Gov. Corbett Unveils Proposed 2013-14 Budget, $1.58 Billion Going Toward Higher Education
Penn State President Rodney Erickson was in the Capitol Building in Harrisburg when Gov. Tom Corbett presented his proposed budget for 2013-14, which, if passed, includes $1.58 billion in appropriations for Pennsylvania universities.
Corbett expressed thanks to the university presidents who have pledged to keep tuition increases as low as possible in the next academic year in exchange for level funding.
Our commitment allows schools to plan their budgets for the coming year and make the best use of their resources. Their commitment should allow students and their families to plan their own budgets," Corbett said.
In past years, schools have been forced to deal with sweeping cuts across all educational levels. Now, Corbett is proposing $5.5 billion dollars to education from the pre-kindergarden level through grade 12 in high school, he said, which adds $100 million to school districts.
The governor proposed $6.4 million go toward Head Start programs for children younger than kindgarden age.
"This money gives an additional 3,200 children, and their families, access to quality full and part-day programs as well as summer kindergarten readiness programs.
"Why do we want to spend more on these programs? Because every child in Pennsylvania deserves an equal start in life, and I intend to see that promise kept," Corbett said.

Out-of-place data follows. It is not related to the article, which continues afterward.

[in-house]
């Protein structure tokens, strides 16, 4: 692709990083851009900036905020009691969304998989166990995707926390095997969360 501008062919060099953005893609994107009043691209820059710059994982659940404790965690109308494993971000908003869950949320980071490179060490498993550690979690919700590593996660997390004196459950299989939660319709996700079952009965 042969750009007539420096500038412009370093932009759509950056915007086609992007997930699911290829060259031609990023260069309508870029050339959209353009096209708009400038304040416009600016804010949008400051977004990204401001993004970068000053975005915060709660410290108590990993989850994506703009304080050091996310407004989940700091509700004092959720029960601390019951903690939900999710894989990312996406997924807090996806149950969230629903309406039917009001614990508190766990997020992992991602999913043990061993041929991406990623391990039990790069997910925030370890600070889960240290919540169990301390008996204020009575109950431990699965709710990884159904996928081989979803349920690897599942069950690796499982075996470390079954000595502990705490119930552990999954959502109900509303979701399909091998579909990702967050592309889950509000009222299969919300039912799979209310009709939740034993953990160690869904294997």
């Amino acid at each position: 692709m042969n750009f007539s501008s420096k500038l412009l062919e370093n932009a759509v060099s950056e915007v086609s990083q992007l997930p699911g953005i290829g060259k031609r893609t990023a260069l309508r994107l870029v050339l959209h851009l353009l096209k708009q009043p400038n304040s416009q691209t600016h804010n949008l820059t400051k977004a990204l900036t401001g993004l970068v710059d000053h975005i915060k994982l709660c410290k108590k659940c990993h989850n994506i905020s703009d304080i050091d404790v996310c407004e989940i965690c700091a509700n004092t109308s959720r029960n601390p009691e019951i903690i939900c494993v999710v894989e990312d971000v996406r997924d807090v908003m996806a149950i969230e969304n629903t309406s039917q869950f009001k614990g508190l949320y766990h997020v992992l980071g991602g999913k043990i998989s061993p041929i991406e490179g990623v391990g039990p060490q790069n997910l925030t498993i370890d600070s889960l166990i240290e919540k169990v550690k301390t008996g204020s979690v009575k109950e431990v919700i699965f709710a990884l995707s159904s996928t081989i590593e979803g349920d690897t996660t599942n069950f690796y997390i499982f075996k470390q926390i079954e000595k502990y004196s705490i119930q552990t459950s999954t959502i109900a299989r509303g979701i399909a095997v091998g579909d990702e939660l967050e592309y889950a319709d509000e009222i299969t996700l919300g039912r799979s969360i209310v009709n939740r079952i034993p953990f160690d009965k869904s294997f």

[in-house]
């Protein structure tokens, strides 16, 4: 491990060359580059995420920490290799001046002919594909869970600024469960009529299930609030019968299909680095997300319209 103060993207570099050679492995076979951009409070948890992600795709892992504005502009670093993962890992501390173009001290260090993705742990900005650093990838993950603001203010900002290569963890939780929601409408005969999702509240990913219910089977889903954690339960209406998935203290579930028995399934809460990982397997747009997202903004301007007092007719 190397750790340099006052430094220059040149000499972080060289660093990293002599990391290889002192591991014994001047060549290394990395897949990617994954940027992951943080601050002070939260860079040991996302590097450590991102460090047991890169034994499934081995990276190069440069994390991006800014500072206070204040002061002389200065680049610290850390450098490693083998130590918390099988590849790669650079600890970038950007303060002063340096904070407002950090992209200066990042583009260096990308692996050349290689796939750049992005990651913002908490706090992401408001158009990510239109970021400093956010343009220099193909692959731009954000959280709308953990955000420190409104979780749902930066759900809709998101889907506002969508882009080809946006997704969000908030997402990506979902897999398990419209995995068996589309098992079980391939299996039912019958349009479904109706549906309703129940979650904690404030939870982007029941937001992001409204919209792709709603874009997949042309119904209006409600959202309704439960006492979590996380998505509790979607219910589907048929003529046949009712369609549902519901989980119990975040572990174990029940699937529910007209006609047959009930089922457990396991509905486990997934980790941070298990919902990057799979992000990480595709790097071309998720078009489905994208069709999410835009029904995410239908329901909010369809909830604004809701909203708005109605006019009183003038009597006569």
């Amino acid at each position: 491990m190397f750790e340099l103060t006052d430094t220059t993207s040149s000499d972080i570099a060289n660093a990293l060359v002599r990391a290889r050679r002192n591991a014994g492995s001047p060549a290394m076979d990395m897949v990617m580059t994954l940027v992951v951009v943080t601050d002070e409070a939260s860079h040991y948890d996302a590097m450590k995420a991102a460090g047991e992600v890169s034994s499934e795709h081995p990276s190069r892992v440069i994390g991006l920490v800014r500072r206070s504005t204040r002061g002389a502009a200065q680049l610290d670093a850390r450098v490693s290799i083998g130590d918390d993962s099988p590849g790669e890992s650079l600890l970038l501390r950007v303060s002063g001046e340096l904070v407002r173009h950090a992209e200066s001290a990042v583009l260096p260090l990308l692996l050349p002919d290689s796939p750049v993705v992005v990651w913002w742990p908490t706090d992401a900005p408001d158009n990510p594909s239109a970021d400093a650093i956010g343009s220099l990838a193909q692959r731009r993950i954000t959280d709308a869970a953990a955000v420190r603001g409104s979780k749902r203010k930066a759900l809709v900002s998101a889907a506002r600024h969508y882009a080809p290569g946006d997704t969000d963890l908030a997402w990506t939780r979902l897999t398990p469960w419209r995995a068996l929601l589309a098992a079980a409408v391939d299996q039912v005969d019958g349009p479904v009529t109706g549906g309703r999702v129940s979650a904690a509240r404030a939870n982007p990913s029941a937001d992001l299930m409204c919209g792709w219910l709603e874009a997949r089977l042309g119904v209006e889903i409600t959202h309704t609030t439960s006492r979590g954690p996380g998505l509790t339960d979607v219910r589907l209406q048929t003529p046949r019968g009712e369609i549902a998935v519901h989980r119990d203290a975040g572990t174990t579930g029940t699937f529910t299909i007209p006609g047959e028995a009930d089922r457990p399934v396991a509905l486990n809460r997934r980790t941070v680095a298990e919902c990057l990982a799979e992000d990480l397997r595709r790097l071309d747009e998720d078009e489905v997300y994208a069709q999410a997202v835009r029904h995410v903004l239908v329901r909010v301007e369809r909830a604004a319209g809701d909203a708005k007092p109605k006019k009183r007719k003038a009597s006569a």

Right on the heels of education funding, Corbett switched to his proposal to privatize the liquor business and give the money to public education.
"Selling liquor is not a core function of government. Education is," Corbett said.
"Pennsylvanians have waited too long for the day they could buy beer or wine at the grocery store or choose from a greater variety of offerings at privately owned liquor stores," he said. "This is our opportunity and our children's."
Corbett called the state of Pa.'s pensions "a mountain of debt, and the avalanche could bury our economic growth, swallow up benefits for our elderly, education for our children, and transportation for our economy.
"We cannot let that happen. We cannot allow hard-working teachers and state employees to be threatened by the loss of their pensions. Nor can we allow the burden of saving those pensions to snowball into a nightmare of economic hardship for our children.
"Resolving our pension crisis will be the single most important thing we do for decades to come," Corbett said.
The governor pledged to allow no cuts to benefits for retirees, nor will he allow any pension dollars already earned to by any current employee to be diminished in any way.
What needs to be done, Corbett said, "is to is to create a new 401(k)-style retirement benefit for our future employees consistent with the retirement packages currently enjoyed almost universally by private sector employee."
Corbett said 'meaningful pension reform' will another $140 million in pension savings for school districts across the state.
The federal government has asked states to expand Medicad as part of the Affordable Care Act. Corbett said his office has received no "clear guidance" or any "reasonable assurances" that would lead him to want to recommend reforming Medicaid, which he said he will not be doing.